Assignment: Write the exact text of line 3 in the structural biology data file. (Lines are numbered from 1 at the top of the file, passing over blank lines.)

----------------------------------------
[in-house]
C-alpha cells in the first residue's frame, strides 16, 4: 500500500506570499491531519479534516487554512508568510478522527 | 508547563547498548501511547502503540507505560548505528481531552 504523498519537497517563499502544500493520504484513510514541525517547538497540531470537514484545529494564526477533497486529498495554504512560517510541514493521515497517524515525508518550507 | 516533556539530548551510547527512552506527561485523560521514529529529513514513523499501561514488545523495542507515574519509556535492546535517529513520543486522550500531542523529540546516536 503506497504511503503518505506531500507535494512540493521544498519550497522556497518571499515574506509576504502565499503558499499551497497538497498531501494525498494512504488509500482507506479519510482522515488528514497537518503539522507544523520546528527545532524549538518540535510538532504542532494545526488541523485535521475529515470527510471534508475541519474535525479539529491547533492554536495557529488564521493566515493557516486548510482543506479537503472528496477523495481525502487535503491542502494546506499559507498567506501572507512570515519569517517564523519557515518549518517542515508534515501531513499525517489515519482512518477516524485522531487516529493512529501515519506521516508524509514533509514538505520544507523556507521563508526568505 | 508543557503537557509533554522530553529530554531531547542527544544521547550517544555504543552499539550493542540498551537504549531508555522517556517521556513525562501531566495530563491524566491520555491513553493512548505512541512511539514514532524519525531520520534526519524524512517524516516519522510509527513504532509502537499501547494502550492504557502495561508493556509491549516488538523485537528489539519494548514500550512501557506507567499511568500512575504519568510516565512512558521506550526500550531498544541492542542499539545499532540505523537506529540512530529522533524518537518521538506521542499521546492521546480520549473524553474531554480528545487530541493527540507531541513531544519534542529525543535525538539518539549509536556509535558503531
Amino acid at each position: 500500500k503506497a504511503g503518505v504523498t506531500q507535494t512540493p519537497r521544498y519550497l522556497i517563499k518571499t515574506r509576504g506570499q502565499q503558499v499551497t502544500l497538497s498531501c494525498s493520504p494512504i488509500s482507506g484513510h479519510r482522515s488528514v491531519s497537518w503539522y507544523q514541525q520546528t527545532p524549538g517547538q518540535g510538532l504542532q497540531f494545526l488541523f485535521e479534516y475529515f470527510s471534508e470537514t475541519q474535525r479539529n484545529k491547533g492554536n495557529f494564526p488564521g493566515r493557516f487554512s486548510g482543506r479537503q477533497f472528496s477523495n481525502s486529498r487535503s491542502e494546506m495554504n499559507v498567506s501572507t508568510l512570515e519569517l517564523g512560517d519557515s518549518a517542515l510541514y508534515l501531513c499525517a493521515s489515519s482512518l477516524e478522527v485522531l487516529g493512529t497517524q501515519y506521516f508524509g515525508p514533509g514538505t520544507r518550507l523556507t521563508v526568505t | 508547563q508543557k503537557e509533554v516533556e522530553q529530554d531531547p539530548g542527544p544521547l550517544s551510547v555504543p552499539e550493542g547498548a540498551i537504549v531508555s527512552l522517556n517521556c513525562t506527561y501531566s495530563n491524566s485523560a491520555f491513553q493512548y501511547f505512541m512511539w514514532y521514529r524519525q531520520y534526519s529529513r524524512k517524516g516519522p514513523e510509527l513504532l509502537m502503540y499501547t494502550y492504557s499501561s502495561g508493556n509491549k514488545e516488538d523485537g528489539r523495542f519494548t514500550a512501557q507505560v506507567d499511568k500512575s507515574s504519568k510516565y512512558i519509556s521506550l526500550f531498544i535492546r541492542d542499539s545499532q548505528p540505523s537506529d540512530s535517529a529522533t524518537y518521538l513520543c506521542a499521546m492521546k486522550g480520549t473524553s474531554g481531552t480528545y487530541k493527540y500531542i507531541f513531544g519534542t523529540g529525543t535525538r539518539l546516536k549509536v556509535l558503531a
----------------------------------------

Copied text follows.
Amino acid at each position: 500500500k503506497a504511503g503518505v504523498t506531500q507535494t512540493p519537497r521544498y519550497l522556497i517563499k518571499t515574506r509576504g506570499q502565499q503558499v499551497t502544500l497538497s498531501c494525498s493520504p494512504i488509500s482507506g484513510h479519510r482522515s488528514v491531519s497537518w503539522y507544523q514541525q520546528t527545532p524549538g517547538q518540535g510538532l504542532q497540531f494545526l488541523f485535521e479534516y475529515f470527510s471534508e470537514t475541519q474535525r479539529n484545529k491547533g492554536n495557529f494564526p488564521g493566515r493557516f487554512s486548510g482543506r479537503q477533497f472528496s477523495n481525502s486529498r487535503s491542502e494546506m495554504n499559507v498567506s501572507t508568510l512570515e519569517l517564523g512560517d519557515s518549518a517542515l510541514y508534515l501531513c499525517a493521515s489515519s482512518l477516524e478522527v485522531l487516529g493512529t497517524q501515519y506521516f508524509g515525508p514533509g514538505t520544507r518550507l523556507t521563508v526568505t | 508547563q508543557k503537557e509533554v516533556e522530553q529530554d531531547p539530548g542527544p544521547l550517544s551510547v555504543p552499539e550493542g547498548a540498551i537504549v531508555s527512552l522517556n517521556c513525562t506527561y501531566s495530563n491524566s485523560a491520555f491513553q493512548y501511547f505512541m512511539w514514532y521514529r524519525q531520520y534526519s529529513r524524512k517524516g516519522p514513523e510509527l513504532l509502537m502503540y499501547t494502550y492504557s499501561s502495561g508493556n509491549k514488545e516488538d523485537g528489539r523495542f519494548t514500550a512501557q507505560v506507567d499511568k500512575s507515574s504519568k510516565y512512558i519509556s521506550l526500550f531498544i535492546r541492542d542499539s545499532q548505528p540505523s537506529d540512530s535517529a529522533t524518537y518521538l513520543c506521542a499521546m492521546k486522550g480520549t473524553s474531554g481531552t480528545y487530541k493527540y500531542i507531541f513531544g519534542t523529540g529525543t535525538r539518539l546516536k549509536v556509535l558503531a